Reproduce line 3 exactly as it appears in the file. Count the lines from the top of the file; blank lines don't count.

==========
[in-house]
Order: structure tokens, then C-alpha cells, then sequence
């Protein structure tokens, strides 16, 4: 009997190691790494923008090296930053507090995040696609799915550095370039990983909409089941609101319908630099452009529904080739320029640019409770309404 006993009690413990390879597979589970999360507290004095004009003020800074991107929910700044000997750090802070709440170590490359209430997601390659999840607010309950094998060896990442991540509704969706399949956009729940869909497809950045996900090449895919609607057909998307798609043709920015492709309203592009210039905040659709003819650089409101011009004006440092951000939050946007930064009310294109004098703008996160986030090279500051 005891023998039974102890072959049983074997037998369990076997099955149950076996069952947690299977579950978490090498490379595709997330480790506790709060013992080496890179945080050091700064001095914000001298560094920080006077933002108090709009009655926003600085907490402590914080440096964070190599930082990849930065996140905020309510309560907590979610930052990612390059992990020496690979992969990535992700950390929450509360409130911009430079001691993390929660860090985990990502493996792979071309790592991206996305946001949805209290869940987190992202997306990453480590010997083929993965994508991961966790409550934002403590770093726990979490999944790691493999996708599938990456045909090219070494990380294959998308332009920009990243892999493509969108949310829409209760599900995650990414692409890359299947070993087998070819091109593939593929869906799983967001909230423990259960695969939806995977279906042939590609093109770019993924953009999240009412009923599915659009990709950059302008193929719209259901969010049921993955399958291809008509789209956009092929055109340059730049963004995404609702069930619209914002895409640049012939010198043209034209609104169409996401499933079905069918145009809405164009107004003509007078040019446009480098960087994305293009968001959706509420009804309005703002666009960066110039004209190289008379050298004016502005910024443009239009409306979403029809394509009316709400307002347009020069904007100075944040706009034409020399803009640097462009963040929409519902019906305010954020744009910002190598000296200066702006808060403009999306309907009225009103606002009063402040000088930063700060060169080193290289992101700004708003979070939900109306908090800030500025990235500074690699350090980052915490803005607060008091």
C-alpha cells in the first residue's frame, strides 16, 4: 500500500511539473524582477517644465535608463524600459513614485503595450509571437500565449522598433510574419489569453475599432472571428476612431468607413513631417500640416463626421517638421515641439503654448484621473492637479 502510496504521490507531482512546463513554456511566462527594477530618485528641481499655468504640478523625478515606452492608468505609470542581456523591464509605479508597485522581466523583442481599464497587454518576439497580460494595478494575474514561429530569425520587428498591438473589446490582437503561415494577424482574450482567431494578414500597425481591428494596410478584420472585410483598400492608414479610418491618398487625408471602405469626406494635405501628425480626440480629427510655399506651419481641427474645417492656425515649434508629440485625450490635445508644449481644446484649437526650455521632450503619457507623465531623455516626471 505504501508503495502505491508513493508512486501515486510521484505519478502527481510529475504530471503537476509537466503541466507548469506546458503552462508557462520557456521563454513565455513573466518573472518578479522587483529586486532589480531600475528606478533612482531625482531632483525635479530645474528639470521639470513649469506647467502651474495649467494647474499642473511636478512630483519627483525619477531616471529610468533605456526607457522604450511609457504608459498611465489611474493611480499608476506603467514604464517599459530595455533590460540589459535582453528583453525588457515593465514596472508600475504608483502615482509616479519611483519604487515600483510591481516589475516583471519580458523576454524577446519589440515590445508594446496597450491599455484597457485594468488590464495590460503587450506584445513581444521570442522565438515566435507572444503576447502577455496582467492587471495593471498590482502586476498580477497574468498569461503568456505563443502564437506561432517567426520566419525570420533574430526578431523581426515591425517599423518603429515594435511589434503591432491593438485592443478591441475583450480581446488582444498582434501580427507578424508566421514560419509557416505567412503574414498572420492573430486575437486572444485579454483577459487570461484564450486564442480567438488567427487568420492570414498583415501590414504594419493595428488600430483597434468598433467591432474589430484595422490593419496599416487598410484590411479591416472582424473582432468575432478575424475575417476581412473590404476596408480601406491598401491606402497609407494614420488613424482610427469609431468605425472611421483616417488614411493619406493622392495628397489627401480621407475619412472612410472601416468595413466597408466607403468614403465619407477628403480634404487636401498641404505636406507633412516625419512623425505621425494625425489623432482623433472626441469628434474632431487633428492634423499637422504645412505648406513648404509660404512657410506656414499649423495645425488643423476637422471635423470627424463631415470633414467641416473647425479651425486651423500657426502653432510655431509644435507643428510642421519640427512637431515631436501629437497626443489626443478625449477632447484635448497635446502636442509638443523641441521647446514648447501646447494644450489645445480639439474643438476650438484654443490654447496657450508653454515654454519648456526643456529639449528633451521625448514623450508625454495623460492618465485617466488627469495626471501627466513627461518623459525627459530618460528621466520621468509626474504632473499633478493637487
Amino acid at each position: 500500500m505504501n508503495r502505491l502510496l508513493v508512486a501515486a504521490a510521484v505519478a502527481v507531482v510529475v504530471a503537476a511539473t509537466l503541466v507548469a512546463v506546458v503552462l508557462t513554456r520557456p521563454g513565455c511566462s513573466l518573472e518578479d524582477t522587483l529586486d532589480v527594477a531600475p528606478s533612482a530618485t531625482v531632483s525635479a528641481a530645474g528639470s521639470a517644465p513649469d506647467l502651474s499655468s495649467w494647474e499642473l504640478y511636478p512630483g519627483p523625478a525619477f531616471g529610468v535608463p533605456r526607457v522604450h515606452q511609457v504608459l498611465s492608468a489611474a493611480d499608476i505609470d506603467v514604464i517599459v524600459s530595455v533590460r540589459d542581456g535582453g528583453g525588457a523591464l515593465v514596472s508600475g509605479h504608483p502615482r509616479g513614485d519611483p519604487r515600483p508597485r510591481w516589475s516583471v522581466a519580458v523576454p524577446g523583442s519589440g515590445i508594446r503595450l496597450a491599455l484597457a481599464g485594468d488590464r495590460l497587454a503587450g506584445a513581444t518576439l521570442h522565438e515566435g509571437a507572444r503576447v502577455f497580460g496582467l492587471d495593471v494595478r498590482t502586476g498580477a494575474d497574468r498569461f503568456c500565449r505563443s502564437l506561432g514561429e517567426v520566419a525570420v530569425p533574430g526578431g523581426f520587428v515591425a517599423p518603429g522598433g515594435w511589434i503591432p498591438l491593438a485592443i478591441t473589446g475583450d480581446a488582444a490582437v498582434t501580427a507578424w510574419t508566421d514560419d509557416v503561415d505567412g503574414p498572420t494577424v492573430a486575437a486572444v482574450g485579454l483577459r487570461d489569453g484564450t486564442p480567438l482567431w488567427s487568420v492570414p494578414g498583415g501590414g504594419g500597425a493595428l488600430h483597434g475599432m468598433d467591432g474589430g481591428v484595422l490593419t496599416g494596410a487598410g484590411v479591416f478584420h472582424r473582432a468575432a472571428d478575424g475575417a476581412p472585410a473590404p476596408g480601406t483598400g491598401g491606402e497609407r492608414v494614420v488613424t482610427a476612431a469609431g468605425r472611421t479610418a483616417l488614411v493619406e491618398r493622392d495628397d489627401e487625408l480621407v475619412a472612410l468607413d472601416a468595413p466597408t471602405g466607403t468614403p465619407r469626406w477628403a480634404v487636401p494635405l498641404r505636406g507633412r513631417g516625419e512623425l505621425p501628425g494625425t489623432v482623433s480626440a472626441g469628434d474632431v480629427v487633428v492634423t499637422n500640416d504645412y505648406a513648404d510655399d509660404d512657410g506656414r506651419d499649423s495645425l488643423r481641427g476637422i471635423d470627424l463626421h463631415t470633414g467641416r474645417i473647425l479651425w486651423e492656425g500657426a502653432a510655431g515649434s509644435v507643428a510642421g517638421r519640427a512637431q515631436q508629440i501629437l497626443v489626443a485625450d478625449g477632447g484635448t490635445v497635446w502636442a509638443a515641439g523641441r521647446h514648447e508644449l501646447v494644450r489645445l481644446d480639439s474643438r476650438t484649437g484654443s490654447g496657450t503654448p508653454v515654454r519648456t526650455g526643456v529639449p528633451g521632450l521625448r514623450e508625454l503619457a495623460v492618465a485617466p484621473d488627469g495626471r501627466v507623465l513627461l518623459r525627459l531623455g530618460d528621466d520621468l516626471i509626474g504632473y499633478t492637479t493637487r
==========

């Protein structure tokens, strides 16, 4: 009997190691790494923008090296930053507090995040696609799915550095370039990983909409089941609101319908630099452009529904080739320029640019409770309404 006993009690413990390879597979589970999360507290004095004009003020800074991107929910700044000997750090802070709440170590490359209430997601390659999840607010309950094998060896990442991540509704969706399949956009729940869909497809950045996900090449895919609607057909998307798609043709920015492709309203592009210039905040659709003819650089409101011009004006440092951000939050946007930064009310294109004098703008996160986030090279500051 005891023998039974102890072959049983074997037998369990076997099955149950076996069952947690299977579950978490090498490379595709997330480790506790709060013992080496890179945080050091700064001095914000001298560094920080006077933002108090709009009655926003600085907490402590914080440096964070190599930082990849930065996140905020309510309560907590979610930052990612390059992990020496690979992969990535992700950390929450509360409130911009430079001691993390929660860090985990990502493996792979071309790592991206996305946001949805209290869940987190992202997306990453480590010997083929993965994508991961966790409550934002403590770093726990979490999944790691493999996708599938990456045909090219070494990380294959998308332009920009990243892999493509969108949310829409209760599900995650990414692409890359299947070993087998070819091109593939593929869906799983967001909230423990259960695969939806995977279906042939590609093109770019993924953009999240009412009923599915659009990709950059302008193929719209259901969010049921993955399958291809008509789209956009092929055109340059730049963004995404609702069930619209914002895409640049012939010198043209034209609104169409996401499933079905069918145009809405164009107004003509007078040019446009480098960087994305293009968001959706509420009804309005703002666009960066110039004209190289008379050298004016502005910024443009239009409306979403029809394509009316709400307002347009020069904007100075944040706009034409020399803009640097462009963040929409519902019906305010954020744009910002190598000296200066702006808060403009999306309907009225009103606002009063402040000088930063700060060169080193290289992101700004708003979070939900109306908090800030500025990235500074690699350090980052915490803005607060008091």